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Implications of a shrinking Great Salt Lake for dust on snow deposition in the Wasatch Mountains, UT, as informed by a source to sink case study from the 13-14 April 2017 dust event

Skiles, S. Mc Kenzie ; Mallia, Derek V. ; Hallar, A. Gannet ; Lin, John C. ; Lambert, Andrew ; Petersen, Ross LU and Clark, Steven (2018) In Environmental Research Letters 13(12).
Abstract


The deposition of dust on snow accelerates melt by perturbing snow albedo, directly by darkening the snow surface and indirectly by enhancing snow grain growth. The snow darkening process impacts hydrology by shifting runoff timing and magnitude. Dust on snow deposition has been documented in the Wasatch Mountains, snowmelt from which accounts for up to 80% of surface water supply for Salt Lake City, UT, but the impact on snow melt has not yet been investigated. Here, we present a case study of a dust event observed in the Wasatch (13-14th April, 2017), sampled coincidentally in the air and at the snow surface at an instrumented high elevation site (Atwater Study Plot, Alta,... (More)


The deposition of dust on snow accelerates melt by perturbing snow albedo, directly by darkening the snow surface and indirectly by enhancing snow grain growth. The snow darkening process impacts hydrology by shifting runoff timing and magnitude. Dust on snow deposition has been documented in the Wasatch Mountains, snowmelt from which accounts for up to 80% of surface water supply for Salt Lake City, UT, but the impact on snow melt has not yet been investigated. Here, we present a case study of a dust event observed in the Wasatch (13-14th April, 2017), sampled coincidentally in the air and at the snow surface at an instrumented high elevation site (Atwater Study Plot, Alta, UT). Atmospheric backtrajectory modeling, the results of which were supported by measurements, showed that dust originated predominantly from the west: the Great Salt Lake Desert and the Great Salt Lake (GSL) dry lake bed. The deposited dust mass accounted for ∼50% of the season total dust loading in snow, and daily mean radiative forcing of 20-50 W m
-2
accelerated snow melt by approximately 25%. This has important implications for The Greatest Snow on Earth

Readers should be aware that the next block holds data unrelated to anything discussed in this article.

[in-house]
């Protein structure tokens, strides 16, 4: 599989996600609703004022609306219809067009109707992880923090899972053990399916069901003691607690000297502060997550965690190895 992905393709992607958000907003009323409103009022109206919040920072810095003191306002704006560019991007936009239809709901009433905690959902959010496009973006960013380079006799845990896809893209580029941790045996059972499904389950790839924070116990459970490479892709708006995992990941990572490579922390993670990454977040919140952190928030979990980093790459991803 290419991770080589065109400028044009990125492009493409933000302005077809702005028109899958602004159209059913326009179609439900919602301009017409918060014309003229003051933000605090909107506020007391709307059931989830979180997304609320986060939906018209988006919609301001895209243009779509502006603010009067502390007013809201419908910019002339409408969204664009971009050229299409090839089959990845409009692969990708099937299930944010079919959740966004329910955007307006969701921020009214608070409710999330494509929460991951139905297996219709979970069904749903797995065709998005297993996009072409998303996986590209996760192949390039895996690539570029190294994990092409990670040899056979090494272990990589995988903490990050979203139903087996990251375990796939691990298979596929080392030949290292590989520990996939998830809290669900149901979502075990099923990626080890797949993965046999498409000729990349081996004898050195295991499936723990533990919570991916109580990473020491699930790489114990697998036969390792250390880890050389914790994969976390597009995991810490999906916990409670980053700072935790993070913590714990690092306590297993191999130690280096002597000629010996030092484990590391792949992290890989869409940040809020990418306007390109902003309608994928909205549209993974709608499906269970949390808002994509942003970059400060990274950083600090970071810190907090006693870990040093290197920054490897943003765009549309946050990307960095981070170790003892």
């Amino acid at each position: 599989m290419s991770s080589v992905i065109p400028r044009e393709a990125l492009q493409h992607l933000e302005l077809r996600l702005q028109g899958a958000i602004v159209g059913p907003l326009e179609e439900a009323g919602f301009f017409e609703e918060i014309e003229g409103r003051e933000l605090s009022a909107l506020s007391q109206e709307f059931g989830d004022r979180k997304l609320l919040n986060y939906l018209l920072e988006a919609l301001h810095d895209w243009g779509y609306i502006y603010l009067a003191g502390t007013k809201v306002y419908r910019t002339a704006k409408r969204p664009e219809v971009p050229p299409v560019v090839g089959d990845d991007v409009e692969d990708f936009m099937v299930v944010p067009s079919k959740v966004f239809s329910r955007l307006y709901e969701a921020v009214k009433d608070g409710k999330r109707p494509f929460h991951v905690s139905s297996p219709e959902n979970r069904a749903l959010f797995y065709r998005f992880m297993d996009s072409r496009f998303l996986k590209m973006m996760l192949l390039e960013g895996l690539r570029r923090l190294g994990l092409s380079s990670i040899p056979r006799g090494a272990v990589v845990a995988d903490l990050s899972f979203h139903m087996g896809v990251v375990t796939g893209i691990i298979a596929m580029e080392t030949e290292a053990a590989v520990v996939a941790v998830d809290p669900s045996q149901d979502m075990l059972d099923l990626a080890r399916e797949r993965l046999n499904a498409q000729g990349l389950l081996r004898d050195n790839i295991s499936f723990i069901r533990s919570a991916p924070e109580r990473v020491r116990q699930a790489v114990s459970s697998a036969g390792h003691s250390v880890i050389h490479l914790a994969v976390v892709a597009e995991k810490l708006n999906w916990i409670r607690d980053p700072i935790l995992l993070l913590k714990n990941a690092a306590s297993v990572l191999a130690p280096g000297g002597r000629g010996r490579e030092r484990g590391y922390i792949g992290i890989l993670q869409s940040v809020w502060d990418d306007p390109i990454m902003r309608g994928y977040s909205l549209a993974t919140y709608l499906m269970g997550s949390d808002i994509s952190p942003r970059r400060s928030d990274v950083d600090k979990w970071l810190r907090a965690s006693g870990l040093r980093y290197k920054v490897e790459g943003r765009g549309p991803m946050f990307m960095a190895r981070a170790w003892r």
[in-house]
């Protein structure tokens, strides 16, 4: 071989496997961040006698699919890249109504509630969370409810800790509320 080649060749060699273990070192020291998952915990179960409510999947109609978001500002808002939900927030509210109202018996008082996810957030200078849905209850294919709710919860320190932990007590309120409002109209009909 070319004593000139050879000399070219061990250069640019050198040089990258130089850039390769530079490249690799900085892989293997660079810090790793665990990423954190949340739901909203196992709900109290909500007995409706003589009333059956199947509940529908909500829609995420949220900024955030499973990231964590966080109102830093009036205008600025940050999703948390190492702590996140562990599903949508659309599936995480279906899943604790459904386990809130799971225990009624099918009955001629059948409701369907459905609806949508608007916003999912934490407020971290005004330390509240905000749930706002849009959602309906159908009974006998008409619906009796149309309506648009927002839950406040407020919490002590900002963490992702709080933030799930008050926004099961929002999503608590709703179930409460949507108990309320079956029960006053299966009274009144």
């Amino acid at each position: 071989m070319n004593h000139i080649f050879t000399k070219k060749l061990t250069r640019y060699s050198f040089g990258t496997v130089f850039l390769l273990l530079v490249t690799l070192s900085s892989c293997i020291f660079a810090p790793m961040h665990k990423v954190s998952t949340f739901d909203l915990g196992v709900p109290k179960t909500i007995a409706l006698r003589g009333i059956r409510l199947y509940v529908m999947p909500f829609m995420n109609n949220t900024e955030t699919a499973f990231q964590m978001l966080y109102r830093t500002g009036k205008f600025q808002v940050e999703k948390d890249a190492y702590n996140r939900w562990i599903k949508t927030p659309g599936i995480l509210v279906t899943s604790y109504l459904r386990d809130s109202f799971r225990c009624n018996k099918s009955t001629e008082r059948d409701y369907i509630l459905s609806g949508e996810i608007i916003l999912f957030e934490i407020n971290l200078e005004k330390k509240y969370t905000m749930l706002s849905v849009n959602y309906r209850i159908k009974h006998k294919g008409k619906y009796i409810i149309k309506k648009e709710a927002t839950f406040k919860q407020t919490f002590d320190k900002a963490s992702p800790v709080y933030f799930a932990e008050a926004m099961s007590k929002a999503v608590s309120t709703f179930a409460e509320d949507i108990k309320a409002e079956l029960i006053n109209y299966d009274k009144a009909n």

α
, and snow water resources; the water level of the GSL has been declining, exposing dry lake beds, and there are no legal water rights or protections to maintain lake levels or mitigate dust emission.

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author
publishing date
type
Contribution to journal
publication status
published
subject
keywords
aerosols, dust, radiative forcing, snow, snowmelt
in
Environmental Research Letters
volume
13
issue
12
article number
124031
publisher
IOP Publishing
external identifiers
  • scopus:85060143668
ISSN
1748-9318
DOI
10.1088/1748-9326/aaefd8
language
English
LU publication?
no
id
6d498745-9dfe-4365-a3e9-4bea3b483ffe
date added to LUP
2019-06-27 13:59:24
date last changed
2020-03-24 06:56:51
@article{6d498745-9dfe-4365-a3e9-4bea3b483ffe,
  abstract     = {<p><br>
                                                         The deposition of dust on snow accelerates melt by perturbing snow albedo, directly by darkening the snow surface and indirectly by enhancing snow grain growth. The snow darkening process impacts hydrology by shifting runoff timing and magnitude. Dust on snow deposition has been documented in the Wasatch Mountains, snowmelt from which accounts for up to 80% of surface water supply for Salt Lake City, UT, but the impact on snow melt has not yet been investigated. Here, we present a case study of a dust event observed in the Wasatch (13-14th April, 2017), sampled coincidentally in the air and at the snow surface at an instrumented high elevation site (Atwater Study Plot, Alta, UT). Atmospheric backtrajectory modeling, the results of which were supported by measurements, showed that dust originated predominantly from the west: the Great Salt Lake Desert and the Great Salt Lake (GSL) dry lake bed. The deposited dust mass accounted for ∼50% of the season total dust loading in snow, and daily mean radiative forcing of 20-50 W m                             <br>
                            <sup>-2</sup><br>
                                                          accelerated snow melt by approximately 25%. This has important implications for The Greatest Snow on Earth                             <br>
                            <sup>α</sup><br>
                                                         , and snow water resources; the water level of the GSL has been declining, exposing dry lake beds, and there are no legal water rights or protections to maintain lake levels or mitigate dust emission.                         <br>
                        </p>},
  author       = {Skiles, S. Mc Kenzie and Mallia, Derek V. and Hallar, A. Gannet and Lin, John C. and Lambert, Andrew and Petersen, Ross and Clark, Steven},
  issn         = {1748-9318},
  language     = {eng},
  month        = {12},
  number       = {12},
  publisher    = {IOP Publishing},
  series       = {Environmental Research Letters},
  title        = {Implications of a shrinking Great Salt Lake for dust on snow deposition in the Wasatch Mountains, UT, as informed by a source to sink case study from the 13-14 April 2017 dust event},
  url          = {http://dx.doi.org/10.1088/1748-9326/aaefd8},
  doi          = {10.1088/1748-9326/aaefd8},
  volume       = {13},
  year         = {2018},
}